Let the fall plantings begin!
The leaves are changing and the weather is colder, which means it’s time for the second annual Feed a Bee fall planting tour! This season, we’re highlighting three unique forage projects taking place across the country and celebrating the 22 new organizations that received Feed a Bee funds to plant forage and create new beginnings for pollinators in their communities. These diverse projects bring the total number of organizations committed to bee health to 93 projects nationwide. Stay tuned to learn how our some of our dedicated grantees are making a splash for pollinators in the U.S.
First, the Oneida County Land & Water Conservation Department Project
The Oneida County Land & Water Conservation Department (LWCD) plays a leading role in increasing pollinator awareness across Northcentral Wisconsin. Since 2016, the organization has been partnering with neighboring counties to build a rich pollinator community within the region. This fall, the Oneida County LWCD used its Feed a Bee grant to prepare four unique plots of land, to be planted in the spring. These plots will provide excellent conditions for pollinator habitat and are all on land associated with nonprofit organizations, such as the county courthouse and the Historical Society of Three Lakes. The vision for each garden is to provide ample forage for pollinators and create a space for environmental education.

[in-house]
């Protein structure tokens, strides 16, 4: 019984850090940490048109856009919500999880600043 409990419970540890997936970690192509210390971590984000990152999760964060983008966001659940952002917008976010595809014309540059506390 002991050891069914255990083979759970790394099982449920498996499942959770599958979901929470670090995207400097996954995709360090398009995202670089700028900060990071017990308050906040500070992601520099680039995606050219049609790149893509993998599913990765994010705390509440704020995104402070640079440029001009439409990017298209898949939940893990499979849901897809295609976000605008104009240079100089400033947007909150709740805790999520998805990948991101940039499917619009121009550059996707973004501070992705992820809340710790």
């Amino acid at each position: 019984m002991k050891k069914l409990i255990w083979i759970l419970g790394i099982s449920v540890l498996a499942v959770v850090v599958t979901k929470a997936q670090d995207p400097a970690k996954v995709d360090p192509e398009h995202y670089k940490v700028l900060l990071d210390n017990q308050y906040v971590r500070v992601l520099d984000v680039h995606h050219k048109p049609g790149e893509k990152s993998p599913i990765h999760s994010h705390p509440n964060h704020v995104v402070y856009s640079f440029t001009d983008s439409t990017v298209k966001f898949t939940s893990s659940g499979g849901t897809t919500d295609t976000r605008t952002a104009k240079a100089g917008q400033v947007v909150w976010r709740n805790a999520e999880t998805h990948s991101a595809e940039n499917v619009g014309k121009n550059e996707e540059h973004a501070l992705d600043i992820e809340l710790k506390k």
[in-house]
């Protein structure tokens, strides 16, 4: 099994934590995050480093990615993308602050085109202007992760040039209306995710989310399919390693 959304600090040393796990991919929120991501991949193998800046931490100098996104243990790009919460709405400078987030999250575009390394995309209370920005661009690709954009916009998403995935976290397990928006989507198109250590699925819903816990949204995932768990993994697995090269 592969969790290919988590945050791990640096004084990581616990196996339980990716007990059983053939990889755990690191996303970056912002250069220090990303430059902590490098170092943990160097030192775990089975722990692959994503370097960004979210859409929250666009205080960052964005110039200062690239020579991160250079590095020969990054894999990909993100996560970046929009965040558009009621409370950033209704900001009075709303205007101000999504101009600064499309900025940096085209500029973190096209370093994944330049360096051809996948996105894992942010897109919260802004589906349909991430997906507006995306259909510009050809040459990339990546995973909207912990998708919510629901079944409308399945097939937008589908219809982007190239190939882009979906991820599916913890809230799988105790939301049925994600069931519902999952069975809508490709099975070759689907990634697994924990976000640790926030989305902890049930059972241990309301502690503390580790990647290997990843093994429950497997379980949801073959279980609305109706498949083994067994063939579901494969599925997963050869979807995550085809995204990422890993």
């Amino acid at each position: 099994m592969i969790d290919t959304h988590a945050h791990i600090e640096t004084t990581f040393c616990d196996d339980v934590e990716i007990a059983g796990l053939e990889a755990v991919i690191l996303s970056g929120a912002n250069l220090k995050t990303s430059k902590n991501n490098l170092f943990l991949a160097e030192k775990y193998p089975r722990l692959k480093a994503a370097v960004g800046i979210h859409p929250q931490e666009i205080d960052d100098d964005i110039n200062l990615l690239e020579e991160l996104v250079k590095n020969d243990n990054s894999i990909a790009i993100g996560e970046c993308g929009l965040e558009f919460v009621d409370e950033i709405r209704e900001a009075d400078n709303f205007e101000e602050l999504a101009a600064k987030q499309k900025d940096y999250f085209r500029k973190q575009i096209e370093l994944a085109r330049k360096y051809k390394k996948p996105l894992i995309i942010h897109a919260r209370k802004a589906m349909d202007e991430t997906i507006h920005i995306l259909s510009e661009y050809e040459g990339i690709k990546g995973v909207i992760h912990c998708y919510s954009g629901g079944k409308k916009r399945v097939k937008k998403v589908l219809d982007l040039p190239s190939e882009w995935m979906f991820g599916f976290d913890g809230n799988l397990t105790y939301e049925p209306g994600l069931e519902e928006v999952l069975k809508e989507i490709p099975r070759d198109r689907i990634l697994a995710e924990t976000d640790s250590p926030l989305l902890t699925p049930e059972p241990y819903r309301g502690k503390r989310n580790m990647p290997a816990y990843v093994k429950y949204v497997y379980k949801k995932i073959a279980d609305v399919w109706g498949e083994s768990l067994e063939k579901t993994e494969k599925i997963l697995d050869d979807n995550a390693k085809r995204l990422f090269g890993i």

Next up, the Corpus Christi School Project
…which used its funds from Bayer’s Feed a Bee grant to plant 10 flower and herb gardens around its campus in Alabama, providing hands-on learning experience for both teachers and students on pollinator health. Teachers at all levels designed lessons about the importance of pollinators and scheduled time to plant seeds for local bees, butterflies and hummingbirds. On September 22, the school marked the first day of fall by celebrating a Feed a Bee Garden Day, bringing together everything the students had learned about honey bees and other pollinators. Students decorated their classroom doors; the library offered special book displays, and students transplanted seeds into the new pollinator plots. Corpus Christi, which was highlighted as the “Cool School of the Week” by a local TV station, hopes to use its Feed a Bee grant to encourage students to become advocates in environmental science and continue helping pollinators in the area for years to come.
And last but not least, IVM Partners Projects
This year, Integrated Vegetation Management (IVM) Partners was awarded three grants from Bayer’s Feed a Bee program to conduct IVM workshops, field tours and trainings in Arkansas, Maryland and Tennessee this fall. These trainings demonstrated how to restore native pollinator habitat through IVM best practices, and one workshop was rewarded with an invitation from the U.S. Fish & Wildlife Service to speak at the Arkansas Pollinator Summit in October and help draft a state pollinator plan. The team hopes to spread its pollinator management practice techniques to a diverse group of land and conservation managers, with the potential of improving pollinator habitat on millions of acres of land that include power line right-of-ways, farmland, and highway medians and roadsides.